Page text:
Patching the Tattered Fabric, One Farm Bill at a Time

I remember being in the outdoors often with my father when I was a boy. My Dad, Zene, was an avid hunter, angler, and unintentional naturalist, and we were in the fields or at the lake nearly daily. Zene was an Iowa farm boy who grew up to be a career military man. Nature was his respite and great love.

Dad was a wild storyteller and a trickster, always keeping me on my toes, ready to detect malarkey. So, one cloudy pre-dawn when he proclaimed that a distant flock a half-mile away included two drakes and a hen Mallard, I thought it was a joke. To my bewilderment, when the dots turned into ducks that finally swung by our decoys, there were in fact two drakes and a hen Mallard. I was hooked. I wanted to know how Dad knew that, and he began teaching me. With Dad's help and my curiosity, I may now love the wildlife around me as much as he did. I'm especially fond of the wide-open spaces of grasslands and the birds I find there.

Bobolink. Photo by Ryan Meuse/Shutterstock; background by StudiollanP/Shutterstock.

We all come to appreciate nature in our own ways. Once we embrace its beauty and significance, many of us realize that modern life and all its machinations have created a wall between humans and the wild, and that many of our activities have taken a toll on nature.

After we connect with the outdoors, as I did through my father and my ramblings, it's easy to see Earth's thin skin as a woven fabric. Looking closer, we can see grasslands and other imperiled ecosystems as frayed patches and declining species as weakened strands. It becomes clear that these things need our care.

You have probably heard that we have lost more than a quarter of the overall population of U.S. and Canadian birds since 1970 — nearly 3 billion birds. The biggest loser: grassland birds, a group with a population that has fallen by 40 percent.

Eastern Meadowlark. Photo by Jarett Thurman/Shutterstock.

Much of my work focuses on strengthening conservation for these declining grassland birds through the U.S. Farm Bill. It might surprise you to learn that this federal legislation, passed every five years or so, is the largest source of conservation funding in the U.S. We can do a lot for birds by making the Bill stronger for bird conservation, with provisions that encourage bird-friendly conservation while discouraging harmful practices.

I consider the environmentally friendly provisions that may end up in the upcoming Farm Bill as patches that strengthen the biosphere's dwindling strands. A lot of those strands occur on farm and ranch land, which together make up about half of the land area of the contiguous U.S. states. We spend billions of dollars through the Bill each year to help farmers and ranchers conserve their land. These conservation actions can help by providing improved habitat conditions that help birds thrive, while making agriculture more sustainable. Along with what the Farm Bill itself holds in store, the recently enacted Inflation Reduction Act has already provided about $20 billion for Farm Bill conservation programs.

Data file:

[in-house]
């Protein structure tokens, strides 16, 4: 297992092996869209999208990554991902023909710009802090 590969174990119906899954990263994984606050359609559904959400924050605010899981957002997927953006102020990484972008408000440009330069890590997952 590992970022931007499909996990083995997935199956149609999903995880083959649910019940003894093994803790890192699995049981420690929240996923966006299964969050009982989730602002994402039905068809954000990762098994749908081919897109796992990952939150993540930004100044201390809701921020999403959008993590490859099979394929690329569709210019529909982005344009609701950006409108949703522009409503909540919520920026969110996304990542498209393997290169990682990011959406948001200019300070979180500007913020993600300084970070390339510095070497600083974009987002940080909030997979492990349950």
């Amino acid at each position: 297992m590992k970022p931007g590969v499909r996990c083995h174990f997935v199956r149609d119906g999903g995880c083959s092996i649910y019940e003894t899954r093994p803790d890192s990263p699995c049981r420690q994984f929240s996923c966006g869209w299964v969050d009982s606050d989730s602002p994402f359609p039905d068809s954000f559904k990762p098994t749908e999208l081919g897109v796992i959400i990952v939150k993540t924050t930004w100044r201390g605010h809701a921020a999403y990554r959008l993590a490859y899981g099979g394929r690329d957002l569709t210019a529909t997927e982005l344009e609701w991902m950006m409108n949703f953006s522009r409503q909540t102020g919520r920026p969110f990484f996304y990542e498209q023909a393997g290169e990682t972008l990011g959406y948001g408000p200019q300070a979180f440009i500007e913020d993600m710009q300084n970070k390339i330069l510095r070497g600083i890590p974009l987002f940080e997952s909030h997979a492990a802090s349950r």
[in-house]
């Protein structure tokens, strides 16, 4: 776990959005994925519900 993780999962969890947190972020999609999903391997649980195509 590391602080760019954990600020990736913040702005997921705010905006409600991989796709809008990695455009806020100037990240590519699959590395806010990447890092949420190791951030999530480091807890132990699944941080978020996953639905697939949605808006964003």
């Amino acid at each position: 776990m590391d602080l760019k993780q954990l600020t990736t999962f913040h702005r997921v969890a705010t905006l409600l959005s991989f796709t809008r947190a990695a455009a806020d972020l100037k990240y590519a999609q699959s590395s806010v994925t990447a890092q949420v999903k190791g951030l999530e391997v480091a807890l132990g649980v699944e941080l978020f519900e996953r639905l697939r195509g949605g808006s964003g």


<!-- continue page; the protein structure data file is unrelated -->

Birds have long benefited from Farm Bill funding. Perhaps you have heard of the Sage Grouse Initiative that has been championed by USDA's Natural Resources Conservation Service. Or maybe you've heard of the State Acres for Wildlife (SAFE) provision within the Farm Service Agency's Conservation Reserve Program. The Farm Bill does a lot for birds already, and with some extra effort, it can do much more.

That's where ABC comes in. For many years, our Policy team has helped to shape the Farm Bill and how it is administered. For the upcoming Bill, which will hopefully pass in 2023, ABC is promoting a “Bird Saver” package of enhanced practices and new policy ideas that boosts bird conservation while helping farmers, ranchers, and rural communities thrive. One example is the Grassland Restoration Incentives Program (GRIP) that was designed and first implemented by ABC and its partners at the Oaks and Prairies Joint Venture in Oklahoma and Texas. GRIP is a partnership-driven program that provides voluntary incentives to landowners to help them restore and manage grasslands for birds and their own livelihoods.

If you want to help, please send a note to your senators and representative supporting the inclusion of our Bird Saver provisions in the next Farm Bill.